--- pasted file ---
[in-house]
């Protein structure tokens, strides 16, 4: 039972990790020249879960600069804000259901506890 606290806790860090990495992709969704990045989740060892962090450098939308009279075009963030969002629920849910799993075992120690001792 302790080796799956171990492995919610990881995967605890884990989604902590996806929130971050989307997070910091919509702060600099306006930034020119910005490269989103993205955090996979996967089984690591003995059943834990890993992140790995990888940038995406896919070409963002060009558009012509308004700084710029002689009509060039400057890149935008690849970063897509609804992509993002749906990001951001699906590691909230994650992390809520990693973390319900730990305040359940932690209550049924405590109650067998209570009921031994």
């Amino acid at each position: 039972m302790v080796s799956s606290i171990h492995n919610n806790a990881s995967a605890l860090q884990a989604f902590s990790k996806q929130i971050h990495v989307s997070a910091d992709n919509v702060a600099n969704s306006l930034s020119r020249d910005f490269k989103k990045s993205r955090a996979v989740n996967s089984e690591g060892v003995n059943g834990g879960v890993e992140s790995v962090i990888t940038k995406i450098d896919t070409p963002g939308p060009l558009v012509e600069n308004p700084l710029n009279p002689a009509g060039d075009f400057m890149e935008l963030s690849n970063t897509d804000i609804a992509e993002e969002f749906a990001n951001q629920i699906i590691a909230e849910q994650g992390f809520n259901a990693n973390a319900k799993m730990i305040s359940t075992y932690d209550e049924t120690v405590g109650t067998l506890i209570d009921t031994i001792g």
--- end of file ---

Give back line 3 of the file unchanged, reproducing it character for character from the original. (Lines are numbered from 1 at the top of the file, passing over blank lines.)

């Amino acid at each position: 039972m302790v080796s799956s606290i171990h492995n919610n806790a990881s995967a605890l860090q884990a989604f902590s990790k996806q929130i971050h990495v989307s997070a910091d992709n919509v702060a600099n969704s306006l930034s020119r020249d910005f490269k989103k990045s993205r955090a996979v989740n996967s089984e690591g060892v003995n059943g834990g879960v890993e992140s790995v962090i990888t940038k995406i450098d896919t070409p963002g939308p060009l558009v012509e600069n308004p700084l710029n009279p002689a009509g060039d075009f400057m890149e935008l963030s690849n970063t897509d804000i609804a992509e993002e969002f749906a990001n951001q629920i699906i590691a909230e849910q994650g992390f809520n259901a990693n973390a319900k799993m730990i305040s359940t075992y932690d209550e049924t120690v405590g109650t067998l506890i209570d009921t031994i001792g």